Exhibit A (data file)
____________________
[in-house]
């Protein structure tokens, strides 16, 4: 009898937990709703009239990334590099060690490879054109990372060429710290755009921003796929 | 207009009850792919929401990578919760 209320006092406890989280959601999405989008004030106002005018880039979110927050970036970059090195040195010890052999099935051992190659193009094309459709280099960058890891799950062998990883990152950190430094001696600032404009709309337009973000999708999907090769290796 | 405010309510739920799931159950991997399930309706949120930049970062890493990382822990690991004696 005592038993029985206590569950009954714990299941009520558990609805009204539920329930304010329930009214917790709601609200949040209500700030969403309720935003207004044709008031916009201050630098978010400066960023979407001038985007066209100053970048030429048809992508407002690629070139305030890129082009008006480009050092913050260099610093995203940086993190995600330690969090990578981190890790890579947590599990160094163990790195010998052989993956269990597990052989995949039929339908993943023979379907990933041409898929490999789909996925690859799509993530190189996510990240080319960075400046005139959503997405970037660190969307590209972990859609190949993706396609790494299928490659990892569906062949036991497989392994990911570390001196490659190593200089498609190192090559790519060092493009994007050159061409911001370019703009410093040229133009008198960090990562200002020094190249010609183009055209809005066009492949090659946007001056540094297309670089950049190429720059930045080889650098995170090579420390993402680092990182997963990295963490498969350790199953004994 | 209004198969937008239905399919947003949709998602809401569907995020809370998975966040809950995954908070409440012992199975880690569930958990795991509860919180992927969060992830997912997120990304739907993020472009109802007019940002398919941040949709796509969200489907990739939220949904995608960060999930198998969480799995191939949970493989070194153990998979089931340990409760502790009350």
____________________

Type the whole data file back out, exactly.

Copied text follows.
[in-house]
């Protein structure tokens, strides 16, 4: 009898937990709703009239990334590099060690490879054109990372060429710290755009921003796929 | 207009009850792919929401990578919760 209320006092406890989280959601999405989008004030106002005018880039979110927050970036970059090195040195010890052999099935051992190659193009094309459709280099960058890891799950062998990883990152950190430094001696600032404009709309337009973000999708999907090769290796 | 405010309510739920799931159950991997399930309706949120930049970062890493990382822990690991004696 005592038993029985206590569950009954714990299941009520558990609805009204539920329930304010329930009214917790709601609200949040209500700030969403309720935003207004044709008031916009201050630098978010400066960023979407001038985007066209100053970048030429048809992508407002690629070139305030890129082009008006480009050092913050260099610093995203940086993190995600330690969090990578981190890790890579947590599990160094163990790195010998052989993956269990597990052989995949039929339908993943023979379907990933041409898929490999789909996925690859799509993530190189996510990240080319960075400046005139959503997405970037660190969307590209972990859609190949993706396609790494299928490659990892569906062949036991497989392994990911570390001196490659190593200089498609190192090559790519060092493009994007050159061409911001370019703009410093040229133009008198960090990562200002020094190249010609183009055209809005066009492949090659946007001056540094297309670089950049190429720059930045080889650098995170090579420390993402680092990182997963990295963490498969350790199953004994 | 209004198969937008239905399919947003949709998602809401569907995020809370998975966040809950995954908070409440012992199975880690569930958990795991509860919180992927969060992830997912997120990304739907993020472009109802007019940002398919941040949709796509969200489907990739939220949904995608960060999930198998969480799995191939949970493989070194153990998979089931340990409760502790009350």